We had the privilege of catching up with world-renowned sailor Peter Isler to get his thoughts on the state of sailing and racing today:
We love collecting and highlighting cool or interesting little innovations that fall into the “gizmo” folder. This remote operated racing mark definitely falls into that category. The racers in the house know the lousy feeling of being in a starting sequence and feeling a decisive wind shift that will totally undermine how the race was meant to be sailed. Moving around marks can be arduous and we’ve all heard the PRO over the radio try to make the best of shifty conditions with the crew on the mark-set boat struggling to accommodate. But alas, technology has brought with it an alternative – MarkSetBot!
It’s essentially an orange racing mark strapped to a dinghy with a radio-controlled electric motor but it’s obviously more than that. This interesting solution to a problem allows the user to control the mark with a mobile app so if it needs to move a few feet in any direction it can be done from the perch of the committee boat or a nearby RIB.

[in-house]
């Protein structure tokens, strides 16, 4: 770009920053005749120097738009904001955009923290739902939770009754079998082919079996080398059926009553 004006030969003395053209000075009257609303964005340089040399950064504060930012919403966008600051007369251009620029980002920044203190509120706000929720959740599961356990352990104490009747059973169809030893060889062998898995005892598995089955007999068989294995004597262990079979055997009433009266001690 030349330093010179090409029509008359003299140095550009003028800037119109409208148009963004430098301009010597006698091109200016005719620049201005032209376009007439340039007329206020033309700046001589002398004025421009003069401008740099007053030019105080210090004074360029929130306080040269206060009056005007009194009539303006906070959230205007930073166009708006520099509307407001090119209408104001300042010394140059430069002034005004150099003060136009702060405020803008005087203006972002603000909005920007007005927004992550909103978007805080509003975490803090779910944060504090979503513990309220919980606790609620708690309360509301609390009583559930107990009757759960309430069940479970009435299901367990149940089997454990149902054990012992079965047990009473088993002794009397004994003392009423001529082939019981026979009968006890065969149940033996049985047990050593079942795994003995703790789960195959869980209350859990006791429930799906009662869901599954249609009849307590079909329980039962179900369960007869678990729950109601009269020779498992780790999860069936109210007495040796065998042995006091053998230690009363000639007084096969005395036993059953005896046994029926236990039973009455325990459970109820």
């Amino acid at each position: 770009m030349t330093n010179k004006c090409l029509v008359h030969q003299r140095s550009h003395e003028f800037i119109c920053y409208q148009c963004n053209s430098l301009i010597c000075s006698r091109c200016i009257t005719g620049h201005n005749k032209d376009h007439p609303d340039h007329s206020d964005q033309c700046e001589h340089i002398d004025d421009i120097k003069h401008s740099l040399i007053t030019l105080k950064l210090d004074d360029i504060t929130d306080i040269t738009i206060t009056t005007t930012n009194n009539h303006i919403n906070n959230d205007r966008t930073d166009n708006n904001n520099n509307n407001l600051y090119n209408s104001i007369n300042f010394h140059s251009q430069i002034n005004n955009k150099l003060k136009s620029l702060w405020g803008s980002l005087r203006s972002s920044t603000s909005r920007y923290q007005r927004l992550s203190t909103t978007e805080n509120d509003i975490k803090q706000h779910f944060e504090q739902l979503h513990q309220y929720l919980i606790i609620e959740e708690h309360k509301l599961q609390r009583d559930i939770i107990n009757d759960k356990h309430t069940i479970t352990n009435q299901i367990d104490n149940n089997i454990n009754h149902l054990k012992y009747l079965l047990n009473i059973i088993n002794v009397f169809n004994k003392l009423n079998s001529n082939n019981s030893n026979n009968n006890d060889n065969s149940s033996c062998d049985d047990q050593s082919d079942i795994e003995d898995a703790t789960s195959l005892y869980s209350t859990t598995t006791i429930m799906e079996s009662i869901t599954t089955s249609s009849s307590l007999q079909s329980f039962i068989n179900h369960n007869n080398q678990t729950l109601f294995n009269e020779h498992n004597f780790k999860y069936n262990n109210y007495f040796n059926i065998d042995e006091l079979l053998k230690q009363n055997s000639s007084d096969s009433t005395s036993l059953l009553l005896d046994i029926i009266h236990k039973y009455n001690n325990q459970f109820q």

According to the developers, it uses GPS technology to zero in on a specific location and remain there until told to move. A course can be set by pointing the connected phone at the wind or by using add-on wind instruments to research trends and then set the bearing based on that info.
The plan is to use the MarkSetBot for the Great Lakes Boating Festival at Michigan’s Grosse Pointe Yacht Club (GPYC) on May 20 and see if it’s a winner.
Putting aside whether you’re into racing or not and just thinking about the broader world of sports, it’s interesting to consider sailing and particularly yacht racing within that greater context. All recognized sports, especially the mainstream variety, share a sense of drama and competition, but none involve the elements of the outside world quite like sailing. Using the high profile Volvo Ocean Race as an example, it’s fascinating that a sporting event incorporates the quotient of all-out adventure that a competition like this does. NASCAR is life and limb for sure and surfing melds the natural environment into the rules of the contest, but nothing really compares to a 40,000-mile circling of the planet on a high-speed Volvo 70.